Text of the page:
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Inside the Unlikely Friendship That Inspired A Beautiful Day in the Neighborhood

CEO Tinh Phung
The incredible movie, A Beautiful Day in the Neighborhood, is structured like an episode of Mister Rogers' Neighborhood. Tom Hanks embodies the gentle nature of Fred Rogers, effortlessly wearing his red cardigan. The film begins...

The incredible movie, A Beautiful Day in the Neighborhood, is structured like an episode of Mister Rogers' Neighborhood. Tom Hanks embodies the gentle nature of Fred Rogers, effortlessly wearing his red cardigan. The film begins with Fred introducing us to his friend, Lloyd Vogel, a journalist played by Matthew Rhys from The Americans. While the story takes place in Manhattan instead of Pittsburgh, the transition scenes feature toy cities reminiscent of the iconic children's show.

The movie draws inspiration from a 1998 Esquire cover story titled "Can You Say... Hero?" In this article, journalist Tom Junod, who becomes the basis for the fictionalized character Lloyd, portrays the astonishing goodness of Fred Rogers through a series of heartwarming anecdotes. From praying for people by name to connecting with a young fan with cerebral palsy and even a gorilla named Koko, Rogers' kindness knew no bounds. He even helped a blind child struggling to pray and captured moments with everyone he met to share with his wife, Joanne.

Similar to the movie, Junod developed a close friendship with Rogers after the TV host recognized something special in him. While the circumstances depicted on screen are fictionalized, the portrayal of their friendship remains true to reality. Junod reflects on his experience watching the film, noting that he recognized himself in the character portrayed by Matthew Rhys. The authenticity of the friendship between Fred and Lloyd is a testament to the impact Rogers had on Junod's life.

Before the interview that would change his life, Junod had faced some controversy as a journalist. In an earlier article, he outed Kevin Spacey without a compelling reason, causing a significant backlash. However, an editor at Esquire saw an opportunity for redemption and assigned Junod to interview Fred Rogers. Both Junod and Rogers were hesitant at first. Bill Isler, who managed Rogers' production company, doubted Junod's suitability for the interview, but Rogers insisted on working with him. The reasons behind Rogers' decision remain mysterious, but it is clear that he saw something in Junod that led to their profound connection.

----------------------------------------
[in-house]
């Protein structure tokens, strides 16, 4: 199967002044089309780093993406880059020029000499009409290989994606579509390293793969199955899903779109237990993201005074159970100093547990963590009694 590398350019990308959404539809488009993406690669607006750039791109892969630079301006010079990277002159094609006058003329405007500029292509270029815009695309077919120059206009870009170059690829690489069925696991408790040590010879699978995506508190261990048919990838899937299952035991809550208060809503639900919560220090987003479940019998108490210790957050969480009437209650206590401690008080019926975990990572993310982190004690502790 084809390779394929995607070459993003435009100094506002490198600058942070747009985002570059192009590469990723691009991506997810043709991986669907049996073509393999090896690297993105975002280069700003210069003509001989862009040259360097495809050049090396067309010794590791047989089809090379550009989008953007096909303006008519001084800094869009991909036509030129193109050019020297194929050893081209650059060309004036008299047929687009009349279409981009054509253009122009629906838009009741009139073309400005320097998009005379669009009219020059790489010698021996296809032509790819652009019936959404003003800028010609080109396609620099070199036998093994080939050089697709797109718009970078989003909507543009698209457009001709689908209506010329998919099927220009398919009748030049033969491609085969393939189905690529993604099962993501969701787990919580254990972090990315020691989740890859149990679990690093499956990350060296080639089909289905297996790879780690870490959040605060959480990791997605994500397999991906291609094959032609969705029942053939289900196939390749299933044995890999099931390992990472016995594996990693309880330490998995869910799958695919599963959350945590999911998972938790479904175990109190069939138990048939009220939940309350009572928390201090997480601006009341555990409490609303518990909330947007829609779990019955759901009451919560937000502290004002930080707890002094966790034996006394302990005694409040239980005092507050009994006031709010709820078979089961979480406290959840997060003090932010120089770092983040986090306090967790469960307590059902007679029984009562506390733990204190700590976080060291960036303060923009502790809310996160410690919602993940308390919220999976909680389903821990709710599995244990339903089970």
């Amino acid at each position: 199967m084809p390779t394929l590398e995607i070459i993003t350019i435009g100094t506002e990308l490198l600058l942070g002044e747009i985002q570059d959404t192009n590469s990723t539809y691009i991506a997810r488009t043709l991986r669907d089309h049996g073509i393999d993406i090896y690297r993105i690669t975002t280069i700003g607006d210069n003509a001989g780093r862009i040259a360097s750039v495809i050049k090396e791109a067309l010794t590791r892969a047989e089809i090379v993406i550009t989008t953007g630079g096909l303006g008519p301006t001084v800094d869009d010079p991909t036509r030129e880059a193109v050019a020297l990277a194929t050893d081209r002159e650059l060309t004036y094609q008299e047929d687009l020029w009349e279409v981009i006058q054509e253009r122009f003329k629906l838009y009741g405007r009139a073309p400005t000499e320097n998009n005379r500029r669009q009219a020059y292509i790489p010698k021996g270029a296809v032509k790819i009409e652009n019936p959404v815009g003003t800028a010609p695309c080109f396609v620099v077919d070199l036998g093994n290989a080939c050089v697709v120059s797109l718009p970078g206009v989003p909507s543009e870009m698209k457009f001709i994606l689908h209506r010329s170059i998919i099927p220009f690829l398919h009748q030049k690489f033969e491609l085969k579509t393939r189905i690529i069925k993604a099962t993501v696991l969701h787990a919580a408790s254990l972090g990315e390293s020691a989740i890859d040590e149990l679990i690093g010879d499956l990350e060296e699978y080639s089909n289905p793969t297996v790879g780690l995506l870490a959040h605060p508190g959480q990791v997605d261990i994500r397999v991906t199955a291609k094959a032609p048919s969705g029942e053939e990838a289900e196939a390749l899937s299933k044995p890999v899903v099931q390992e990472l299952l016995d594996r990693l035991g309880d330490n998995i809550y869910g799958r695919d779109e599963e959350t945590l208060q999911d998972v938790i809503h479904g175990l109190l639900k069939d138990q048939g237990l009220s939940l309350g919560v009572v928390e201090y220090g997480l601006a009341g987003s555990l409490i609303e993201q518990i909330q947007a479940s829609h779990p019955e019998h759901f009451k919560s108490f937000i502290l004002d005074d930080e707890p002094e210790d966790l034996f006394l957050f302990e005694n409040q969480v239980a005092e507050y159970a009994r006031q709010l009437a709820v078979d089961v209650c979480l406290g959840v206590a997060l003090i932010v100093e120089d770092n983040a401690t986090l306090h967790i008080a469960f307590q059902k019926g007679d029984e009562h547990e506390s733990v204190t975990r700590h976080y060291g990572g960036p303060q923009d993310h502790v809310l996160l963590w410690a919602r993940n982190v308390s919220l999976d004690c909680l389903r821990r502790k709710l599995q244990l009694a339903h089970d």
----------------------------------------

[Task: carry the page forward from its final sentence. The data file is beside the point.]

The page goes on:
Working with Mister Rogers proved to be a challenge for Junod. The roles of interviewer and interviewee often blurred, as Rogers showed genuine interest in learning about Junod's life. Junod admits that understanding how Rogers could maintain his goodness and authenticity was a complete mystery to him. This mysterious aspect eventually became the essence of Junod's captivating story. He realized that exploring the question of how Mister Rogers could be so good was just as intriguing as investigating the darker aspects of other subjects. It became a valuable lesson that shaped Junod's career as a journalist.

During their research for the script, screenwriters Noah Harpster and Micah Fitzerman-Blue discovered a collection of files that Fred Rogers maintained, containing information about everything and everyone he loved. Junod discovered that he had his own file, which included a list of four pillars of journalism that Rogers hoped Junod would follow. These pillars emphasized the importance of journalists being human, pointing out injustice, celebrating beauty , and appreciating the wonders of creation. While Junod is uncertain whether these were pieces of advice or lessons, he believes that Rogers was genuinely interested in the process of journalism.

Junod wasn't surprised to learn that Rogers had kept meticulous notes on their friendship. Rogers was known for his disciplined routine, including daily prayer, reading, swimming, and even maintaining a consistent weight of 143 pounds. Junod believes that Rogers used such discipline as a tool to be a good friend and partner, enabling him to embody goodness throughout his life. While Rogers may not have possessed superhuman abilities like Superman, Junod compares him to Batman, as Rogers transformed himself into a symbol of kindness through practice and discipline.

Reflecting on the movie, Junod believes that Mister Rogers would have enjoyed A Beautiful Day in the Neighborhood. He appreciates how Tom Hanks portrays Fred as a person to be reckoned with, rather than simply imitating him. Junod, now a senior writer at ESPN, continues to embody the lessons he learned from Rogers. He is currently working on a lengthy story with a challenging topic, finding solace in the resolution he has crafted. When he first watched the movie, he wondered what Mister Rogers would think of his work. Realizing that Fred's ideas about journalism were not in vain, Junod felt an overwhelming sense of pride.

The unlikely friendship between Tom Junod and Fred Rogers serves as a powerful reminder of the impact one person can have on another's life. A Beautiful Day in the Neighborhood beautifully portrays their connection, showcasing the goodness that Fred Rogers embodied. Through their friendship, Junod was able to learn valuable lessons about kindness, authenticity, and the power of human connection.